A former Phillies infielder has received an unexpected push for the Hall of Fame
Phillies fans have a lot to look forward to when it comes to the annual Baseball Hall of Fame ballot. This year’s ballot is chock full of former Phillies after the team has gone with just three inductees since 2005: Jim Thome, Pedro Martinez, and Ryne Sandberg. None of whom, however, entered Cooperstown with a “P” on their hat or are remembered for their time in Philadelphia.
With less than three percent of the votes published on Ryan Thibodaux’s ballot tracker, Halladay leads the group with 10 votes thus far, or 83.3 percent of the total votes, positioning him to pass the 75 percent threshold to be inducted into Cooperstown.
Schilling and Rolen have also received votes, though both are currently short of the 75 percent mark.
Those three receiving a vote isn’t far-fetched as each has a legitimate case for Cooperstown. There’s one other former Phillie who has a vote many didn’t expect to see.
Bill Madden of the New York Daily News announced in an article that he’s casting a vote for Polanco, a 16-year vet with three Gold Gloves, over 2,100 hits, and two All-Star appearances.
Madden’s argument for Polanco is primarily faced on defense, a category many have revisited with Omar Vizquel’s arrival on the ballot last year.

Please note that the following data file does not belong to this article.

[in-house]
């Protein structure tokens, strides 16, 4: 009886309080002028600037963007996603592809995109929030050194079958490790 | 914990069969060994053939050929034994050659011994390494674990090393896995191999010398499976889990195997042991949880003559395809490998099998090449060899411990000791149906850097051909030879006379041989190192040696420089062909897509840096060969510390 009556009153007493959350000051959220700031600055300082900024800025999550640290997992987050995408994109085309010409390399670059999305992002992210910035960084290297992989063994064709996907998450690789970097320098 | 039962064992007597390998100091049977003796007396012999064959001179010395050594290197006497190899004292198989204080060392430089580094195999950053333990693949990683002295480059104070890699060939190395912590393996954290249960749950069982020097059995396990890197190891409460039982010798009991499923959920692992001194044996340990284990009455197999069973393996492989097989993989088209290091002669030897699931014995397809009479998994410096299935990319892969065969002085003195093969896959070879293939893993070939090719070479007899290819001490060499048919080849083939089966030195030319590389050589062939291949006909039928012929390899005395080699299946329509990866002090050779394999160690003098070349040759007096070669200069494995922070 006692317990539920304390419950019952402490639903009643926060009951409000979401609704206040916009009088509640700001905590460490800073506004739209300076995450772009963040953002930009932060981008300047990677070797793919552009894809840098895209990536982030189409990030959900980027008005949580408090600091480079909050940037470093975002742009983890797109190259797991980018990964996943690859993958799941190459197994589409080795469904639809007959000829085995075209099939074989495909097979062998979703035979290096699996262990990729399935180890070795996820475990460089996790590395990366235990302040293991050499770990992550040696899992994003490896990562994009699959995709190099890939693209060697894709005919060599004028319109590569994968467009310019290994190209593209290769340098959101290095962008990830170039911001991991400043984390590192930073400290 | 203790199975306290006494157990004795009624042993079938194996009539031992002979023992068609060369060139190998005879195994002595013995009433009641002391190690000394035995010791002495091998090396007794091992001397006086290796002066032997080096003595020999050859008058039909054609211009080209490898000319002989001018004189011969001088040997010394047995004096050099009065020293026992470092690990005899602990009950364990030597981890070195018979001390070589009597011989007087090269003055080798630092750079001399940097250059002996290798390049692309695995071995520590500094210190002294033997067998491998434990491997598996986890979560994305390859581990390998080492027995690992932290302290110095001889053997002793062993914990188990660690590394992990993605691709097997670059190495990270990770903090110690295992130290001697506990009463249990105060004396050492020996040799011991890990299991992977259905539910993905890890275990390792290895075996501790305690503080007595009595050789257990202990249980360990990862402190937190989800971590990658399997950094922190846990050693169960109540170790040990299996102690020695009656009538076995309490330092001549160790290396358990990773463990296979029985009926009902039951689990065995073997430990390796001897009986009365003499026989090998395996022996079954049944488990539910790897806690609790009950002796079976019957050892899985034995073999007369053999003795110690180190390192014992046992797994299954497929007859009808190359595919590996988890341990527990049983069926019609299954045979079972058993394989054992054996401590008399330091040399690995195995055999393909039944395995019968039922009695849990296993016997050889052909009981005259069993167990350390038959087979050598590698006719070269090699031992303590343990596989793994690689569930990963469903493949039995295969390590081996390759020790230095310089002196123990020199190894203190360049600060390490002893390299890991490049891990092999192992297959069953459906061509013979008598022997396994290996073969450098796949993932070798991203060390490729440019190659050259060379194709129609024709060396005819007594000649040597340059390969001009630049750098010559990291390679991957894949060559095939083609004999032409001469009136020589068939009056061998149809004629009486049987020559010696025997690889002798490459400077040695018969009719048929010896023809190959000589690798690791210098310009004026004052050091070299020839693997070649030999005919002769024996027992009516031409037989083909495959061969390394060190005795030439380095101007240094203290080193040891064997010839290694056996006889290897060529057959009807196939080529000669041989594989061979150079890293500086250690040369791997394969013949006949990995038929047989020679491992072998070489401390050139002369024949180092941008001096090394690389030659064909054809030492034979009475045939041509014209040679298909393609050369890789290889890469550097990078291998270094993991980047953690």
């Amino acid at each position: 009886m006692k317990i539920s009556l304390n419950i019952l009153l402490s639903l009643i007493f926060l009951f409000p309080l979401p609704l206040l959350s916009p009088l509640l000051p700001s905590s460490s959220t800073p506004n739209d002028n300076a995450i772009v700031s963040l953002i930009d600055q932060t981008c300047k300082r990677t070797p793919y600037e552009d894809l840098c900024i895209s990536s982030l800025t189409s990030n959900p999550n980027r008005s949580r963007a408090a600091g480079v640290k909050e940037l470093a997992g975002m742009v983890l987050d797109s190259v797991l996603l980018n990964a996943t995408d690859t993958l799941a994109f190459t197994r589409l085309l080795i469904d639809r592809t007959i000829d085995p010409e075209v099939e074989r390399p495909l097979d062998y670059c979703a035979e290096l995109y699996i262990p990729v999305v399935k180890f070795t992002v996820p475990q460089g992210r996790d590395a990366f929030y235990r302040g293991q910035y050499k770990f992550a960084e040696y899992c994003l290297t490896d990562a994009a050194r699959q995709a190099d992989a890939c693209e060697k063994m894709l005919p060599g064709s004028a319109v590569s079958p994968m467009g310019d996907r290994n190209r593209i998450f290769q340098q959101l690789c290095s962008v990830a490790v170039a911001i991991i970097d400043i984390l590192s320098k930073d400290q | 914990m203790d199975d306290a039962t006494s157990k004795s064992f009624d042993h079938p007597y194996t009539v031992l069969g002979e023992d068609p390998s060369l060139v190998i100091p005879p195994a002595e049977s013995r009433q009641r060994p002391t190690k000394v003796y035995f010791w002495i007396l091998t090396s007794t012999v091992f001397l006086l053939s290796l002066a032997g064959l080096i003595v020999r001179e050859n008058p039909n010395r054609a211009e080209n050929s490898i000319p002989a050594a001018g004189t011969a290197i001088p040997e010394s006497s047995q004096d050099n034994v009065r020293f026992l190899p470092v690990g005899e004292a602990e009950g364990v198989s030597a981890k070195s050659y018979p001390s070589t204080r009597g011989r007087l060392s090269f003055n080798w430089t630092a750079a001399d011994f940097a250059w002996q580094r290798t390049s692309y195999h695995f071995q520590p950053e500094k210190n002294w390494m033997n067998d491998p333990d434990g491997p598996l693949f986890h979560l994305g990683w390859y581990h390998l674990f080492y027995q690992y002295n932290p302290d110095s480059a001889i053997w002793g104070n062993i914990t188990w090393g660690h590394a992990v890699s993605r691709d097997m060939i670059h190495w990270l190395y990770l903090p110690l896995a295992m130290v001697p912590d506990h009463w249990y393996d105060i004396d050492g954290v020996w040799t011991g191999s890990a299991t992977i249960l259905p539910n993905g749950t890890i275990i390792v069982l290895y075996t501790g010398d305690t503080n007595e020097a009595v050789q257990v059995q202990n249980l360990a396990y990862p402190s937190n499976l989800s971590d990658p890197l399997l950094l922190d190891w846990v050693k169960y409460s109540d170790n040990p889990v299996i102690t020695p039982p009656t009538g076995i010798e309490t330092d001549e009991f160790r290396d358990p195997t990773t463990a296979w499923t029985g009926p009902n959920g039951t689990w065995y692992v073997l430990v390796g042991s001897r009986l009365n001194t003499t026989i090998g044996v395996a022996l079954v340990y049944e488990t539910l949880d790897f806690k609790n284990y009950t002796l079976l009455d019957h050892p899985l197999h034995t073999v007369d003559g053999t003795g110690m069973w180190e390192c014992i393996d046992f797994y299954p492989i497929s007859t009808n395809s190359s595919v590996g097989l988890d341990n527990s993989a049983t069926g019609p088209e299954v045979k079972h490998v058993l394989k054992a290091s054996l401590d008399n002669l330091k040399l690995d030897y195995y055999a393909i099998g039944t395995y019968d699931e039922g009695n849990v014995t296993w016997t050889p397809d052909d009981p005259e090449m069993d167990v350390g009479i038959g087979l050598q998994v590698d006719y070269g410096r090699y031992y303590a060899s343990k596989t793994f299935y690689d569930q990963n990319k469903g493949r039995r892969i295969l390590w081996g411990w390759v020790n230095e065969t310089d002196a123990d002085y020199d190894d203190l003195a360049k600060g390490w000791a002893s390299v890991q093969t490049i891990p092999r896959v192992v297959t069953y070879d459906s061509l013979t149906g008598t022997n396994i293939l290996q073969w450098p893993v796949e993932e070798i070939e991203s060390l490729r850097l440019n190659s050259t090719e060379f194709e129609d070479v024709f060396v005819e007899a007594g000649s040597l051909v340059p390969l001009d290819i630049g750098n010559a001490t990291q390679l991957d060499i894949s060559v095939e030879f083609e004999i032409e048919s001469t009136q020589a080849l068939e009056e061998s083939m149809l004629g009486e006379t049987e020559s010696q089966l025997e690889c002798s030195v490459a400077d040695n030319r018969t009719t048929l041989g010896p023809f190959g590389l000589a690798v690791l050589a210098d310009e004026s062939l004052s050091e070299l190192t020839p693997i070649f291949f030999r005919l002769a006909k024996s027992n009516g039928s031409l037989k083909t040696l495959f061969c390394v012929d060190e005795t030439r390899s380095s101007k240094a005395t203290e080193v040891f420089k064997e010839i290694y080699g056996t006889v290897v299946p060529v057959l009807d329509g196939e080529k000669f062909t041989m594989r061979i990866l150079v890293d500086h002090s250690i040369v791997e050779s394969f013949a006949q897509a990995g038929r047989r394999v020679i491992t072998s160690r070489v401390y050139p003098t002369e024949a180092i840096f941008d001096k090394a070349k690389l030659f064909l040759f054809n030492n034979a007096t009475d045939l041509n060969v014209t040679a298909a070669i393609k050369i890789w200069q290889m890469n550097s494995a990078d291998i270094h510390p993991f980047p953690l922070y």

"Polanco is the only player in history to hold the lifetime fielding percentage records at two different positions – second base (.993) and third base (.983). He also holds the lifetime records for most consecutive error-less games at second (186) and most consecutive chances (911) without an error. In addition, Polanco is one of only two players in history to win Gold Glove awards at multiple positions and the only one to have won them both in the infield."
Madden also throws out the general hitting statistics, which aren’t stingy by any means with a career .297 batting average for the Phillies, Cardinals, Tigers, and Marlins.
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While a handful of cherry-picked defensive stats are nice for Polanco, he’s far from being a Hall of Famer. The argument that a player’s defense can be the sole-decider for putting them in the Hall of Fame can’t rest on just those numbers.
Vizquel won 11 Gold Gloves while collecting nearly 2,900 hits, 456 doubles, and stealing over 400 bases. Ozzie Smith went to 15 All-Star games and won 13 Gold Gloves with nearly 600 stolen bases.
Polanco was an average player during his career, going nearly a decade before making his first of two All-Star games. He falls incredibly short on all of the Hall of Fame analytics such as JAWS and WAR, which is well-short when looking at both his career and seven-year peak.
Polanco is not a Hall of Famer and seeing him on a writer’s ballot is a joke and disgrace to the entire system.